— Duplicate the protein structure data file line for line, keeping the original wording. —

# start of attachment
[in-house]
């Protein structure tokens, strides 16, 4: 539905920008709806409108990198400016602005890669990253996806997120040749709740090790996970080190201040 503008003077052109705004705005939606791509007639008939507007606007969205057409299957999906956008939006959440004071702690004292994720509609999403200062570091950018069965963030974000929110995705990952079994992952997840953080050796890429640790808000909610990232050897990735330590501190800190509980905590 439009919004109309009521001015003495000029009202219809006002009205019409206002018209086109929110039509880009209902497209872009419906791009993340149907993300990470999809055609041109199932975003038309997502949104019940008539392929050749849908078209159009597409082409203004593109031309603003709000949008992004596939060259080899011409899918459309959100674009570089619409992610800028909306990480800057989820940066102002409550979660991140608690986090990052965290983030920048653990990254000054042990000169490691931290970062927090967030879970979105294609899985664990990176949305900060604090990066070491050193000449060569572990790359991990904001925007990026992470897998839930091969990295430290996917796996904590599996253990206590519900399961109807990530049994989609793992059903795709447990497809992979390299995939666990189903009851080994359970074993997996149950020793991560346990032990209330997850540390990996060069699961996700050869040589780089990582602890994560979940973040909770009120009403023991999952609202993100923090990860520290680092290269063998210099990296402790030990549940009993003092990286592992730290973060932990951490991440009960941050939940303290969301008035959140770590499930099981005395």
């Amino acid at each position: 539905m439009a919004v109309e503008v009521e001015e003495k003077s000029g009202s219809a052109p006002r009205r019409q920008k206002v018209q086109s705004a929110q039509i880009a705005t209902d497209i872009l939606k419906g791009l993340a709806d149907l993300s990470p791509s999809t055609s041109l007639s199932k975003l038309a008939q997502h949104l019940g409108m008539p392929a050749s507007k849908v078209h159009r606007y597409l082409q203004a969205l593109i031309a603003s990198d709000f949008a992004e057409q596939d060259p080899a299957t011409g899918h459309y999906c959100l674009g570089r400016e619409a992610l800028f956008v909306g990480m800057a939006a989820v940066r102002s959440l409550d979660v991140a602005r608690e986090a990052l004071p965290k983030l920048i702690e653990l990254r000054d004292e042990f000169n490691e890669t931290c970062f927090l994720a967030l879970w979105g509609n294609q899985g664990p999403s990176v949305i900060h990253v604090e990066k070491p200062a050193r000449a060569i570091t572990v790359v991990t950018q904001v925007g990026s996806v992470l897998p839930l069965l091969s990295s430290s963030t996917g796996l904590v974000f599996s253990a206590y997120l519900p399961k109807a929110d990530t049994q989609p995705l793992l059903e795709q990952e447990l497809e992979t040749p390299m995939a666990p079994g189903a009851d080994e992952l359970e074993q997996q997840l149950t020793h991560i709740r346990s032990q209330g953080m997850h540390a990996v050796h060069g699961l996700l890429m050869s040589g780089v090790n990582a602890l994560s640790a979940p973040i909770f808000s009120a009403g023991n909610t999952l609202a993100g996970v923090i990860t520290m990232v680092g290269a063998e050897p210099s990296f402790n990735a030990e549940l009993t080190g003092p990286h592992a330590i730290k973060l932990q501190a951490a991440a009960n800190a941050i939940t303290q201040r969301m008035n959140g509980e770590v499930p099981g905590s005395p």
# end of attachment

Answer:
[in-house]
């Protein structure tokens, strides 16, 4: 539905920008709806409108990198400016602005890669990253996806997120040749709740090790996970080190201040 503008003077052109705004705005939606791509007639008939507007606007969205057409299957999906956008939006959440004071702690004292994720509609999403200062570091950018069965963030974000929110995705990952079994992952997840953080050796890429640790808000909610990232050897990735330590501190800190509980905590 439009919004109309009521001015003495000029009202219809006002009205019409206002018209086109929110039509880009209902497209872009419906791009993340149907993300990470999809055609041109199932975003038309997502949104019940008539392929050749849908078209159009597409082409203004593109031309603003709000949008992004596939060259080899011409899918459309959100674009570089619409992610800028909306990480800057989820940066102002409550979660991140608690986090990052965290983030920048653990990254000054042990000169490691931290970062927090967030879970979105294609899985664990990176949305900060604090990066070491050193000449060569572990790359991990904001925007990026992470897998839930091969990295430290996917796996904590599996253990206590519900399961109807990530049994989609793992059903795709447990497809992979390299995939666990189903009851080994359970074993997996149950020793991560346990032990209330997850540390990996060069699961996700050869040589780089990582602890994560979940973040909770009120009403023991999952609202993100923090990860520290680092290269063998210099990296402790030990549940009993003092990286592992730290973060932990951490991440009960941050939940303290969301008035959140770590499930099981005395």
């Amino acid at each position: 539905m439009a919004v109309e503008v009521e001015e003495k003077s000029g009202s219809a052109p006002r009205r019409q920008k206002v018209q086109s705004a929110q039509i880009a705005t209902d497209i872009l939606k419906g791009l993340a709806d149907l993300s990470p791509s999809t055609s041109l007639s199932k975003l038309a008939q997502h949104l019940g409108m008539p392929a050749s507007k849908v078209h159009r606007y597409l082409q203004a969205l593109i031309a603003s990198d709000f949008a992004e057409q596939d060259p080899a299957t011409g899918h459309y999906c959100l674009g570089r400016e619409a992610l800028f956008v909306g990480m800057a939006a989820v940066r102002s959440l409550d979660v991140a602005r608690e986090a990052l004071p965290k983030l920048i702690e653990l990254r000054d004292e042990f000169n490691e890669t931290c970062f927090l994720a967030l879970w979105g509609n294609q899985g664990p999403s990176v949305i900060h990253v604090e990066k070491p200062a050193r000449a060569i570091t572990v790359v991990t950018q904001v925007g990026s996806v992470l897998p839930l069965l091969s990295s430290s963030t996917g796996l904590v974000f599996s253990a206590y997120l519900p399961k109807a929110d990530t049994q989609p995705l793992l059903e795709q990952e447990l497809e992979t040749p390299m995939a666990p079994g189903a009851d080994e992952l359970e074993q997996q997840l149950t020793h991560i709740r346990s032990q209330g953080m997850h540390a990996v050796h060069g699961l996700l890429m050869s040589g780089v090790n990582a602890l994560s640790a979940p973040i909770f808000s009120a009403g023991n909610t999952l609202a993100g996970v923090i990860t520290m990232v680092g290269a063998e050897p210099s990296f402790n990735a030990e549940l009993t080190g003092p990286h592992a330590i730290k973060l932990q501190a951490a991440a009960n800190a941050i939940t303290q201040r969301m008035n959140g509980e770590v499930p099981g905590s005395p």